Caraval is one of those stories I could not wait to read since the author was in the early stages of being published. I desperately sought an ARC, but unfortunately, didn’t manage to receive one. Instead, I received it in my Owl Crate box, which I couldn’t have been more pleased with. Still – I had such high expectations for it; the book community showered it with praise, and I tend to put off reading books like that until the hype has died down a bit. I don’t like to go into reading a book with any sort of influence from others. Once summer vacation hit, however, it was the first book I chose to dive into. With that being said, let’s get started.
The story – Caraval is a story about two sisters. Scarlett has dreamed of going to Caraval, a game filled with magic that is run by the mysterious master Legend, ever since she was little. Her grandmother had told the sisters stories of it, and each year, Scarlett writes to Legend in the hopes that she and her sister will be invited to participate. Her letter finally receives an answer, less than a week before her impending marriage, and her younger sister, Tella, convinces her to go. Accompanied by the handsome sailor Julian, they flee both the small island they were raised on and the abusive father they fear. Very quickly, Scarlett realizes that the game is not what she dreamed of. It is a fantastical thing, filled with strange people that barter goods for secrets and days rather than coin. Yet it’s not all fun and games – the danger seems all too real for a game. Scarlett is tasked with winning the competition alongside Julian in the hopes of saving her sister. As fantasy begins to blur with reality, Scarlett fears what will happen if she loses. But…it’s only a game, right?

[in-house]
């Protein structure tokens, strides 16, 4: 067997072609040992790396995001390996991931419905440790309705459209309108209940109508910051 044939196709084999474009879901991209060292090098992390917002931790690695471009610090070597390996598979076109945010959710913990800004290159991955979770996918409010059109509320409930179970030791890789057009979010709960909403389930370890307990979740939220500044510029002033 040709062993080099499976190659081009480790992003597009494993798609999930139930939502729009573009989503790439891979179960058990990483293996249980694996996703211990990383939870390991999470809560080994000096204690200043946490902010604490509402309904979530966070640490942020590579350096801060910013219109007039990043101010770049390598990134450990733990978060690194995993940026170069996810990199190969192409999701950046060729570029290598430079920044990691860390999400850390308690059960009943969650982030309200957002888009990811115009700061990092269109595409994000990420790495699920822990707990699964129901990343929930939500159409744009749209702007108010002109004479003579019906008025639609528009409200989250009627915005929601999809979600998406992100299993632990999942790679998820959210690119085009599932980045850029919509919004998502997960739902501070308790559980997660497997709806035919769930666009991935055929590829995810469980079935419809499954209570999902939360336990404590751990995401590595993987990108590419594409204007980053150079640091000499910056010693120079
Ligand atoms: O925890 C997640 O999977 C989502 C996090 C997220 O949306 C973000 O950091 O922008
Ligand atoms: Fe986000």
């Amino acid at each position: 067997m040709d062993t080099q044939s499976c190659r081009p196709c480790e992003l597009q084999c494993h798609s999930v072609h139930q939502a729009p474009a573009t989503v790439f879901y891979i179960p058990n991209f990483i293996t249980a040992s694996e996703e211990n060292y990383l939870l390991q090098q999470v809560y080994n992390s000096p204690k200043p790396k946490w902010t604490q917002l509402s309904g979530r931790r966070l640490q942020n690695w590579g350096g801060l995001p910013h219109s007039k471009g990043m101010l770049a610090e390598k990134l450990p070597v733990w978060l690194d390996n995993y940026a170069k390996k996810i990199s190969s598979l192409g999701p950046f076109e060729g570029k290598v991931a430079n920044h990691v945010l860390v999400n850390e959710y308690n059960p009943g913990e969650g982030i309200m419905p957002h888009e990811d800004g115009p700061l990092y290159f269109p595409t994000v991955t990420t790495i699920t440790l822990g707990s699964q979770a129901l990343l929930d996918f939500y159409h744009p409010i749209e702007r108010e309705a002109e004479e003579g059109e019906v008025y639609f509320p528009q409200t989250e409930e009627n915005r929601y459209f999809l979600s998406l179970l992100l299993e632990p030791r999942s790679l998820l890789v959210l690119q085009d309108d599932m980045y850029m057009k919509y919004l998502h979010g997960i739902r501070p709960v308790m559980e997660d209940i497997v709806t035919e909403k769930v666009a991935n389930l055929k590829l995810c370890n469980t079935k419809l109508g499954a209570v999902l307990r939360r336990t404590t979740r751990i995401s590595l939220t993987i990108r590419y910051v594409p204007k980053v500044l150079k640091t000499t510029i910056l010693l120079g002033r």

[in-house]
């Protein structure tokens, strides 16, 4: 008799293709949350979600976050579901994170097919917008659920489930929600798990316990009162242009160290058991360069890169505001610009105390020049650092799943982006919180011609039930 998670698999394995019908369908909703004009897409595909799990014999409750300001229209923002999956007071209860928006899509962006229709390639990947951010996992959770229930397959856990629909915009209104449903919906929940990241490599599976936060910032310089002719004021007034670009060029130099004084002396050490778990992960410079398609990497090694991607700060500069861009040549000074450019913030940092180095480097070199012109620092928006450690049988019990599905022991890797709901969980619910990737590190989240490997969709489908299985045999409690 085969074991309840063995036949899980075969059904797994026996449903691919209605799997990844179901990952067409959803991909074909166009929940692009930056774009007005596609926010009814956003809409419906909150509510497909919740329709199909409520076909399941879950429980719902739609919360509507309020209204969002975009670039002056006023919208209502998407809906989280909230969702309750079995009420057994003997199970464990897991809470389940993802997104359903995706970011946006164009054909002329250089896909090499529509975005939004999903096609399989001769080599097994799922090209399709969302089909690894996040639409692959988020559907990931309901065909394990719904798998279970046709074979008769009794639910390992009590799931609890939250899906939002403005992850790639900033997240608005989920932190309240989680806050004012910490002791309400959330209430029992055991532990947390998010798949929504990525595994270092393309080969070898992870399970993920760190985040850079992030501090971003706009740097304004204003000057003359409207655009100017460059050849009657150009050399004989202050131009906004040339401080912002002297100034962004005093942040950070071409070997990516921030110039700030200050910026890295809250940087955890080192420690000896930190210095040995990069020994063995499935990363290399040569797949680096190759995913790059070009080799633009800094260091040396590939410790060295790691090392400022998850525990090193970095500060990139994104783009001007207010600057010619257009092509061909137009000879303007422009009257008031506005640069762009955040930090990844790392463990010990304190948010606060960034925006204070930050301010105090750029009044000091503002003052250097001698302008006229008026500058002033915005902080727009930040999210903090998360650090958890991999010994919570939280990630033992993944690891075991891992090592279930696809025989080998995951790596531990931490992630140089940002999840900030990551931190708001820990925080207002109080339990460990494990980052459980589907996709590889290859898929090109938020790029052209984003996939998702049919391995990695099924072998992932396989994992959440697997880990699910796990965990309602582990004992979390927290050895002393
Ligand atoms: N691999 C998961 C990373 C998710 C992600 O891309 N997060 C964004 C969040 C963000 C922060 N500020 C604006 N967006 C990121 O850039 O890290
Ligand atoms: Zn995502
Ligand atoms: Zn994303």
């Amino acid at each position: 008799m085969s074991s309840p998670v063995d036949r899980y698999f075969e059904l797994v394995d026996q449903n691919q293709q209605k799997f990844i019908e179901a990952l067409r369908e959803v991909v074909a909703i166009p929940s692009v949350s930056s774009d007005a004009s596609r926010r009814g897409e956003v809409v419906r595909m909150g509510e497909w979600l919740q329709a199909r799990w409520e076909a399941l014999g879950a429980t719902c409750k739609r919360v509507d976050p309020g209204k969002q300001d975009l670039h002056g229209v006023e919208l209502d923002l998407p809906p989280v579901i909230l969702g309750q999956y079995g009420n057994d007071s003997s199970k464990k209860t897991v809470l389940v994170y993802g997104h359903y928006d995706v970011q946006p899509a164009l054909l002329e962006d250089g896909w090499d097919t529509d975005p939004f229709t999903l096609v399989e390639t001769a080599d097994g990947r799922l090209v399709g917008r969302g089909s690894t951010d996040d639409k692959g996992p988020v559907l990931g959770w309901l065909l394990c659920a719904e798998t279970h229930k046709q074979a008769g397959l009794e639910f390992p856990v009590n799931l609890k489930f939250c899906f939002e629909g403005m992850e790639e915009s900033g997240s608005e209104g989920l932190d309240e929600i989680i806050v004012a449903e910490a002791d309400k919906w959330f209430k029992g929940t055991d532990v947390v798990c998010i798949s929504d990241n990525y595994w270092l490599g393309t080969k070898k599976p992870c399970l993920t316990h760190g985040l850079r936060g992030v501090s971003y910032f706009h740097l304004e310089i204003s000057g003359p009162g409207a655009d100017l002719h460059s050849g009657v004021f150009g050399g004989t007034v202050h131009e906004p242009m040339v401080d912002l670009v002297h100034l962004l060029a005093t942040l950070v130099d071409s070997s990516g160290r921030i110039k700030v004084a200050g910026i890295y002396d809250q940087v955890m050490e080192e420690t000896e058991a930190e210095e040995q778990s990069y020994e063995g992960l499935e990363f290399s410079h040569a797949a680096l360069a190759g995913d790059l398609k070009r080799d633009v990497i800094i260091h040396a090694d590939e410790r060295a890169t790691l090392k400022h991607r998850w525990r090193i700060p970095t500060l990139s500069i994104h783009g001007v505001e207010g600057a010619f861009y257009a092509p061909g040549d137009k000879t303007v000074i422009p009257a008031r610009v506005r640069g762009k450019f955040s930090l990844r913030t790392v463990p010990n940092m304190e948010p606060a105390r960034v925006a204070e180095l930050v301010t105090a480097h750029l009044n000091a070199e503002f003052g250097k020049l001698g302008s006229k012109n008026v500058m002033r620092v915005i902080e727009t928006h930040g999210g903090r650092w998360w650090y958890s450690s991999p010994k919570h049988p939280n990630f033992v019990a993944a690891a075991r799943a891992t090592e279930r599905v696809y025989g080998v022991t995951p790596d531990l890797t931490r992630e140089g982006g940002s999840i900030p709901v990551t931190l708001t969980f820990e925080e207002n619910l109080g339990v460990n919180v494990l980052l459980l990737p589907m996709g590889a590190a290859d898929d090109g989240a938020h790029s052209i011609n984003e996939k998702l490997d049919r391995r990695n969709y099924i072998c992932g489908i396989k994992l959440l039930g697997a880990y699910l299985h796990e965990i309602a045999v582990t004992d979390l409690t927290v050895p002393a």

Characters – Scarlett is not like your typical YA heroine. She is not particularly gifted. She is not sassy, overly brave, or adventurous. She is content with “love and protection,” as she thinks those are the stuff of every girl’s dreams. She tells herself that it’s okay to marry someone she has never met in the hopes that it will provide that protection for her sister and herself. She has dreamed of seeing Caraval all of her life, yet her only thought when beginning it is that she must find her sister and return to her island – she cannot even think of jeopardizing her impending marriage. Over and over, she speaks of her love for her sister. Yet as the story goes on, this bond seems weakened by her growing affection for Julian. I feel she has spent so much of her life worrying about her spirited and rebellious sister that she has forgotten what it means to live. Tella herself realizes this, and that is part of what drives the story forward. I will be honest. At first, I very much disliked Scarlett. She was too cautious. Too confined by rules and what is deemed proper to find enjoyment in even her wildest dream. She lies to herself more than I would like her to, even if the motivation behind it is good. I realized my dislike stemmed from her similarity to myself, and once I figured that out, I understood her in a way I hadn’t before. Scarlett is one of the few characters that shows any development during Caraval, but I wish it hadn’t been motivated so much by the love interest. I loved this story at the outset because it was a story of two sisters – much like my sister and I. Yet at times I found myself wondering if Scarlett would choose her sister after all.